A NEW 10-year study will look at how arts and culture benefits the wellbeing of Bradford’s residents.

In May Bradford launched its 10-year cultural strategy - dubbed “Culture is Our Plan” that aims to get more of the District’s residents involved in culture.

And it has now been revealed that research project Born in Bradford will be involved in a “UK first” study into the impact of culture on people’s lives.

The plan will be discussed at a meeting of the Bradford and Airedale Wellbeing Board next Tuesday, when members will hear that there is currently little research into how many people in the District access arts, museums, galleries, theatre and other cultural offers.

However, it is thought that more than half of Bradford’s residents have “low engagement” with the arts - much higher than the national average of around 35 per cent.

The Born In Bradford project has been tracking the lives of 13,500 babies and their families – around 30,000 people in total – for more than a decade.

It has looked at how issues such as poverty and pollution have affected the health of the city’s children.

And now the same expertise will be used to study how access to cultural activities can improve health and wellbeing.

The Committee will be given an update on the strategy and what it hopes to achieve.

Launch of 10-year culture plan to help put Bradford on "national and international stage"

But it says that as things stand there is no way to tell whether the plan is attracting people who would normally get involved in arts and culture.

To fix this there will be a decade long study by Born in Bradford to run alongside the strategy to gauge the impact it is having on residents' lives.

It is thought that access to arts and culture can help people feel part of their community, improve their mental wellbeing and help people become more active - and the new study will help identify exactly how important culture is to residents’ lives.

A report by the Department of Culture Media and Sport in September 2020 said the arts had positive impacts on child development, social skills and social cohesion, including a reduction of loneliness and isolation, a decline in aggression and discrimination, and an "improvement in social consciousness."

At the launch of the Cultural strategy in May, leaders of the Bradford Cultural Place Partnership said the 10 year plan aimed to give Bradford more recognition on the national, and international, stage.

Making sure people from all different backgrounds, and all parts of the District, had access to arts and culture was also a vital part of the strategy.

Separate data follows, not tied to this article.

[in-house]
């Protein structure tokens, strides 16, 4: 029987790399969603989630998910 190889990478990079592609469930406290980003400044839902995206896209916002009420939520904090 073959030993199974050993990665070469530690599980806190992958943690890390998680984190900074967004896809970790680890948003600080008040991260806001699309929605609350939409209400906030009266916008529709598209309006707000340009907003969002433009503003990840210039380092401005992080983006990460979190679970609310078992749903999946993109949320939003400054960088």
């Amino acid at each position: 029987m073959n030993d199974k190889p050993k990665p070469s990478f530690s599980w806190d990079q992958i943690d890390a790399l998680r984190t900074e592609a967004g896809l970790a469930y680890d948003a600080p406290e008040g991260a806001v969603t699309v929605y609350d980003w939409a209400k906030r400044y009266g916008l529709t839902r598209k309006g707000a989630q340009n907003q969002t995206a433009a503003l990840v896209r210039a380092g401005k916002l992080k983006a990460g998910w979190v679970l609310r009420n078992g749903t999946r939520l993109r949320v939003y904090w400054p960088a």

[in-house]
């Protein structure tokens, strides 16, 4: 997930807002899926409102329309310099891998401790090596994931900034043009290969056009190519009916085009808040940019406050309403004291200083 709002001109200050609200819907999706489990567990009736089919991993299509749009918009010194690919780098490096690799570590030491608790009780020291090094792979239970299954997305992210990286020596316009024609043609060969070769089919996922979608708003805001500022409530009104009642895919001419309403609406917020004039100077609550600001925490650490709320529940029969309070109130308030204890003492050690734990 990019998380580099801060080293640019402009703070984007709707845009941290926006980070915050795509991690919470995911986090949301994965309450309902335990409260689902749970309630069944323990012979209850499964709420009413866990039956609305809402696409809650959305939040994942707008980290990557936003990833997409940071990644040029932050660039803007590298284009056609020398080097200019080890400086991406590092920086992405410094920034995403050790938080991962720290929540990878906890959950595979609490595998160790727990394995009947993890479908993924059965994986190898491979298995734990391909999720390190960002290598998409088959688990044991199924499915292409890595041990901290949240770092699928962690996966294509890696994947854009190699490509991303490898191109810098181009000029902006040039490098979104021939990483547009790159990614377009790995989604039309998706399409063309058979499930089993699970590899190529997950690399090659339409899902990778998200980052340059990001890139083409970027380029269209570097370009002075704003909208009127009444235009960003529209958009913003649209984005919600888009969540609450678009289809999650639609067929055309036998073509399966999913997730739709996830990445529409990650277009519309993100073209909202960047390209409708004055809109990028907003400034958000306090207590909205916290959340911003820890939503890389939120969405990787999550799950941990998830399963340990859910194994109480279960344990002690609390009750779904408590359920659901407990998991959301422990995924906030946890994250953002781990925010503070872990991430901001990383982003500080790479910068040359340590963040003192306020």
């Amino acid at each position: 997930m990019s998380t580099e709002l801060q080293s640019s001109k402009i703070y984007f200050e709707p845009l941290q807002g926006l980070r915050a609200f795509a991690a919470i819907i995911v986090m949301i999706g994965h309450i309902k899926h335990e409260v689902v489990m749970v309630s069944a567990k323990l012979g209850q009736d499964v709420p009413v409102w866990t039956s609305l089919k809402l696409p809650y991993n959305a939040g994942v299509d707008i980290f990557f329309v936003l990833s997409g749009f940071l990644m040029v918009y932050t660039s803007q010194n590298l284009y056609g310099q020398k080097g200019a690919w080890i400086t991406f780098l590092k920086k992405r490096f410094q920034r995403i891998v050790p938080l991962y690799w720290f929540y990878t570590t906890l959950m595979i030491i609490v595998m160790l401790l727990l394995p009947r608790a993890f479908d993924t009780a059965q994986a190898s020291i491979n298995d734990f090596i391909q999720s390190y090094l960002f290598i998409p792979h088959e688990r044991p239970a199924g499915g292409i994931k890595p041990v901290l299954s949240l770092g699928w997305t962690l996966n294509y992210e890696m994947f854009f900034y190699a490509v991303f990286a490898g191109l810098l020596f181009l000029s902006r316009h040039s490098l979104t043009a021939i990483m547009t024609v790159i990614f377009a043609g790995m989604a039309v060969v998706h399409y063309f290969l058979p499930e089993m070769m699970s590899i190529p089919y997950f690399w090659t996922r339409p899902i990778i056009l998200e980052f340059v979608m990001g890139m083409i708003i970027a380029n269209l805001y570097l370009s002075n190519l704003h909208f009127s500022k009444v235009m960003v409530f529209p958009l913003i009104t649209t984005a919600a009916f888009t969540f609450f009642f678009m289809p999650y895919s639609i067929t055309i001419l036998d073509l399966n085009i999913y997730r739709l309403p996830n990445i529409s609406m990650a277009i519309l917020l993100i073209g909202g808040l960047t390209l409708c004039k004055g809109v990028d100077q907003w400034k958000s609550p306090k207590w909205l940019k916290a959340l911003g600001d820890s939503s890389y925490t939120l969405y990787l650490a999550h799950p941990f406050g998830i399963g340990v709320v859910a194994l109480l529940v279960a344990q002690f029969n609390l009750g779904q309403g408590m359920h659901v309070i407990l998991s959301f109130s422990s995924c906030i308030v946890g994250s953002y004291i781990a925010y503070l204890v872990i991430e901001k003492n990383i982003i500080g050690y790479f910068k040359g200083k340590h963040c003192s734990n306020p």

It is hoped that Bradford will be named City of Culture in 2025 - half way through the 10 years strategy.

At Tuesday’s meeting the Wellbeing Board will be asked to support plans for the study, which will be known as Live Life Better.

The report to the board says: “Having examined all of the data available on audiences across the District, we now know

enough to know what we don’t know.

“We can see that the conventional tools to measure cultural engagement don’t help us understand either the breadth of cultural activity in the District or people’s level of engagement with it.

“Even within our professional National Portfolio Organisations (organisations supported by the Arts Council) very few operate box-office systems.

“The picture they can paint is partial at best. Bradford needs to devise its own means of collecting and understanding data about cultural engagement.

“Fortunately, we have a unique asset to help us do this – and a great deal more besides.

“At the Bradford Institute for Health Research, Born in Bradford is a worldleading study that has been tracking the lives of 13,500 babies and their families – around 30,000 people in total – for more than a decade.

“It is helping unravel the reasons for ill health and using the evidence to save lives. On top of this, the Connected Bradford project holds anonymised data for approximately 700,000 citizens across the Bradford and Airedale region.

“The Bradford Cultural Place Partnership will co-commission a UK-first, ten-year study using the unique Born in Bradford data. Working with the team at Bradford Institute for Health Research, we will get a better understanding of people’s engagement with culture.

“The study will give us evidence of the benefits of arts, culture and heritage to everyone’s lives.”

The board will also be asked to support another of the cultural plan’s goals - to link up the cultural sector with schools and higher education settings in the city to help provide young people with the means to get a job in the cultural sector, especially in emerging digital industries.